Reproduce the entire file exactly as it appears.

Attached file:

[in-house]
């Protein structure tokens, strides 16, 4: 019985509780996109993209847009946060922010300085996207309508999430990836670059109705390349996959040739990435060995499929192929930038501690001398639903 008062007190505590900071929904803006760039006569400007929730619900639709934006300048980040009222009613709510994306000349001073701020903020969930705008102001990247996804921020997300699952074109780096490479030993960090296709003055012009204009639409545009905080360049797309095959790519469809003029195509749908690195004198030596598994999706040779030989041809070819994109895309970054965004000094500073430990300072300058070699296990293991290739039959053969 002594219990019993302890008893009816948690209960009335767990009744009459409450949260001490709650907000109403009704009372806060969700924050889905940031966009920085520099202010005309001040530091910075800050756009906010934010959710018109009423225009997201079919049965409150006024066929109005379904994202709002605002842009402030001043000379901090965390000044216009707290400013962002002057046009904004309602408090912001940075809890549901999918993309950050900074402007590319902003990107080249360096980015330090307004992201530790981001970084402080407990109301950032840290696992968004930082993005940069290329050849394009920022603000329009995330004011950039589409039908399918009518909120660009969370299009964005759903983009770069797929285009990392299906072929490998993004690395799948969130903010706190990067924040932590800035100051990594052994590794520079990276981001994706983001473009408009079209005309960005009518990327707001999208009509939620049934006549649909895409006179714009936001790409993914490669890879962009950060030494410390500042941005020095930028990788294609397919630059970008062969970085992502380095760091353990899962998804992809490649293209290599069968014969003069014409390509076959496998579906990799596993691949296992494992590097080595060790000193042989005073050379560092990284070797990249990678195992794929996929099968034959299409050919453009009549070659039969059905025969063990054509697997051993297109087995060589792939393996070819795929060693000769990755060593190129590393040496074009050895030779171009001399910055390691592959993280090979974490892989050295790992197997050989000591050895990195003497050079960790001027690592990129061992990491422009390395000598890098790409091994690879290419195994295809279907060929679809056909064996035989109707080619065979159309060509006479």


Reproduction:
[in-house]
């Protein structure tokens, strides 16, 4: 019985509780996109993209847009946060922010300085996207309508999430990836670059109705390349996959040739990435060995499929192929930038501690001398639903 008062007190505590900071929904803006760039006569400007929730619900639709934006300048980040009222009613709510994306000349001073701020903020969930705008102001990247996804921020997300699952074109780096490479030993960090296709003055012009204009639409545009905080360049797309095959790519469809003029195509749908690195004198030596598994999706040779030989041809070819994109895309970054965004000094500073430990300072300058070699296990293991290739039959053969 002594219990019993302890008893009816948690209960009335767990009744009459409450949260001490709650907000109403009704009372806060969700924050889905940031966009920085520099202010005309001040530091910075800050756009906010934010959710018109009423225009997201079919049965409150006024066929109005379904994202709002605002842009402030001043000379901090965390000044216009707290400013962002002057046009904004309602408090912001940075809890549901999918993309950050900074402007590319902003990107080249360096980015330090307004992201530790981001970084402080407990109301950032840290696992968004930082993005940069290329050849394009920022603000329009995330004011950039589409039908399918009518909120660009969370299009964005759903983009770069797929285009990392299906072929490998993004690395799948969130903010706190990067924040932590800035100051990594052994590794520079990276981001994706983001473009408009079209005309960005009518990327707001999208009509939620049934006549649909895409006179714009936001790409993914490669890879962009950060030494410390500042941005020095930028990788294609397919630059970008062969970085992502380095760091353990899962998804992809490649293209290599069968014969003069014409390509076959496998579906990799596993691949296992494992590097080595060790000193042989005073050379560092990284070797990249990678195992794929996929099968034959299409050919453009009549070659039969059905025969063990054509697997051993297109087995060589792939393996070819795929060693000769990755060593190129590393040496074009050895030779171009001399910055390691592959993280090979974490892989050295790992197997050989000591050895990195003497050079960790001027690592990129061992990491422009390395000598890098790409091994690879290419195994295809279907060929679809056909064996035989109707080619065979159309060509006479």